2. Use a travel agency to create an itinerary: They’ll helpfully book hotels, flights, local transportation, day tours, and sites with many knowledgeable suggestions. Tomoyo Seo of Kintetsu Travel in San Jose was our skilled adviser.

3. Plan travel hubs for your trip: Twila located us mainly in Tokyo and Kyoto, taking side trips to Takayama, Nara and Hiroshima. Having two familiar bases of operation worked out well.

4. Consider flying in and out of different cities: We came into Tokyo and flew out of Osaka saving 200 miles of travel, backtracking and new lodging spots.

5. Pre-book day tours for challenging destinations: Our day trips to the Grand Sumo Tournament going through multiple transportation systems and stadium traffic, Kyoto temple tour through masses of clogged sites, and Hiroshima/Miyajima Island were all well worth it, plus having knowledgeable guides.

6. Pre-purchase a Japan Rail (JR) Pass: If you’re planning a lot of rail travel between cities and even some within Tokyo, the JR pass (seven days unlimited for $235 or 14 days for $325) is a bargain. JR is the major national rail system running the shinkansen bullet trains at up to 200 mph. The Japan Rail Pass must be purchased in advance in the U.S. through a travel agency.

7. Choose well-staffed English-speaking hotels: Their ability to answer your many questions will be priceless!

8. Locate your hotel by a major subway / train station: Subways are the main way to get around big Japanese cities and you’ll use them daily unless you wish to spend hundreds of dollars on cabs.

9. Check your credit cards in advance for costly foreign transaction fees: Many credit cards have a three percent fee for use in Japan. That can add up quickly.

10. Plan your luggage handling: Major hotels have a luggage delivery service where you can send a bag ahead to your next hotel or airport for only about $15. Hauling big bags on a busy train can be tough. Friends also recommend packing a medium suitcase within a larger suitcase for extra souvenir space for your return home.

11. Using subway/train stations: There are many overlapping transportation systems especially in Tokyo: Japan Rail, private rail, local rail, subways, buses, taxis, shuttles. Major depots might have three levels of tracks and three different train services. Look at the station signs carefully and note if JR, private, or local system. For a non-JR line, you’ll pay separately through ticket vending machines.

12. Navigating around town: Try to get both a street map and a transportation map to compare as you navigate. If you can get a hotel business card plus your destination in Japanese and English you can show these to people for directions. This is great for taxi drivers who often speak limited English. By the way, taxis at about $7-8 a mile, are a great deal for a group.

13. Eating at restaurants: Major subway/train stations are great spots for a wide variety of foods. Pointing at menu pictures or the realistic looking plastic food in windows to order works. Don’t worry. You can always find American food. At Nishiki Food Market in Kyoto we had a great lunch of hot dogs, spaghetti and sandwiches. Also, check out the local cafes that feature reasonably-priced Japanese and “American” breakfasts.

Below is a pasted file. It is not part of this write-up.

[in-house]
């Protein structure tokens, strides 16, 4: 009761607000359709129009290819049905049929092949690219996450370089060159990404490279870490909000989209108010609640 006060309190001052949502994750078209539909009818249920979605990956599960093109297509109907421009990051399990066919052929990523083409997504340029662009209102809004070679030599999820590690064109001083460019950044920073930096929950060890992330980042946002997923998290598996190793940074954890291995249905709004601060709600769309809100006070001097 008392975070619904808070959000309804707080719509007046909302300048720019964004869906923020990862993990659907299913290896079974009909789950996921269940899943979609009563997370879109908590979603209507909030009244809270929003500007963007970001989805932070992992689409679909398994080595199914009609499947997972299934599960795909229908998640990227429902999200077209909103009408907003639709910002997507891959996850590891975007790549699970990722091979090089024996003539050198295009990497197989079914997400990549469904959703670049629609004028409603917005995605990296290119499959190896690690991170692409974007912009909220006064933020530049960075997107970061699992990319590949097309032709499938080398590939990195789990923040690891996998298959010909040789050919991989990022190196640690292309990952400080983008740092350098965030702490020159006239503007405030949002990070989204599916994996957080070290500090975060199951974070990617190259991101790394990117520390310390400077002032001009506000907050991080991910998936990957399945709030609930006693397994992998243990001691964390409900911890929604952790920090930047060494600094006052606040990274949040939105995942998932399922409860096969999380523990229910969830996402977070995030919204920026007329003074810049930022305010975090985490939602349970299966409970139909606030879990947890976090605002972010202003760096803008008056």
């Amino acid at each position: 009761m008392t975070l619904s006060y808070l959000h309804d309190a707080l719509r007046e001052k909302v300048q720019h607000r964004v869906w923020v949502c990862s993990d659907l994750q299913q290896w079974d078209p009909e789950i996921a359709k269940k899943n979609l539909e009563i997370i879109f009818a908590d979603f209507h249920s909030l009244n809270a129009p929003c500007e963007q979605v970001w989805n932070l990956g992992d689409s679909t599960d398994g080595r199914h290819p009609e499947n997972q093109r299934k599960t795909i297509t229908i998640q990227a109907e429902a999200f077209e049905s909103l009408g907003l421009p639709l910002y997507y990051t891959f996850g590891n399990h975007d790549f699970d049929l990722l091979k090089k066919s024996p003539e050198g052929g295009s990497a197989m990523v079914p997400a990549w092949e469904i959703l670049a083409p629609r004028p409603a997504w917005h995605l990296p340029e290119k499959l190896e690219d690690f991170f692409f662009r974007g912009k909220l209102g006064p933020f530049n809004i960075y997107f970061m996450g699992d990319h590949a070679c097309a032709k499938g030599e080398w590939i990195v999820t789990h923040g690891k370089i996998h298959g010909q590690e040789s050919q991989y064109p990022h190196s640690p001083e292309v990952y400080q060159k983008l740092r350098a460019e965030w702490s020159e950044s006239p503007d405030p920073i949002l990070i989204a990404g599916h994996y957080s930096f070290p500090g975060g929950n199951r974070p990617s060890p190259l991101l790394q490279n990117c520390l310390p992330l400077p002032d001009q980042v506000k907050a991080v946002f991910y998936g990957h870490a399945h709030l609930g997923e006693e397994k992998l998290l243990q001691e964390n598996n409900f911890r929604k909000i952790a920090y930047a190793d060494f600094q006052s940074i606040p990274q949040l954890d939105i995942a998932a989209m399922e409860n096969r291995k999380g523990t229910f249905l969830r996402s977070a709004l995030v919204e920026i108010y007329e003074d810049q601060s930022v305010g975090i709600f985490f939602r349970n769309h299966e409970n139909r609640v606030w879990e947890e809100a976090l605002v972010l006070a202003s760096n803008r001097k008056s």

14. Finding fresh fruits and vegetables: Our family has really gotten spoiled with the abundance in California. Besides the Japanese vegetables, selections we saw in grocery stores were pretty slim. We bought a $5 apple, admired the $20 melon and window shopped the grapes. Only at the end of our trip did we see grocery store fruit (grapes, peaches and tomatoes!) packed in Jello cups.

15. Connect with friends or Goodwill Guides in Japan: Local friends are your best resource plus day tour guides very knowledgeable. Another option we didn’t get a chance to try was the Goodwill Guides of the Japan National Tourism Organization (JNTO Website). They are English speakers, often students or retirees, who volunteer to show people around. It’s customary to cover their travel, meals, admission fees, etc.

16. Think about WiFi access: For those usually connected by smart phones, tablets, or laptops, free WiFi in Japan is sometimes spotty. You can still get free WiFi in major airports, JR rail stations, many hotels, convenience store chains (including 7-Eleven), Starbucks and posted stores. An alternative is renting a mobile hot spot device for multiple devices for about $5 to $10 a day. You order them online at places such as or, and pick them up at the airport or major hotels.

17. When in need of help, just ask: Many Japanese are quite willing to help foreigners and are polite. When lost in the Gion District in Kyoto, we saw an older Japanese man on the street with a line of three foreigners. We got in line, too. He very patiently gave us directions in English to the Gion Cultural Corner.

Good luck on your Japan travels!

Andy Noguchi of Sacramento is the co-president of the Florin chapter of the Japanese American Citizens League and serves as the JACL’s Northern California-Western Nevada-Pacific (NCWNP) District Civil Rights co-chair. Contact him at:

2 responses to “An Asian American family’s first trip to Japan”

  1. Japan Rail Pass Now Avatar

    Sounds like a great trip Andy. For those wanting to learn more about how the Japan Rail Pass works you can read more here:

  2. […] An Asian American family's first trip to Japan Pre-purchase a Japan Rail (JR) Pass: If you're planning a lot of rail travel between cities and even some within Tokyo, the JR pass (seven days unlimited for $ 235 or 14 days for $ 325) is a bargain. JR is the major national rail system running the … Read more on Nichi Bei Weekly […]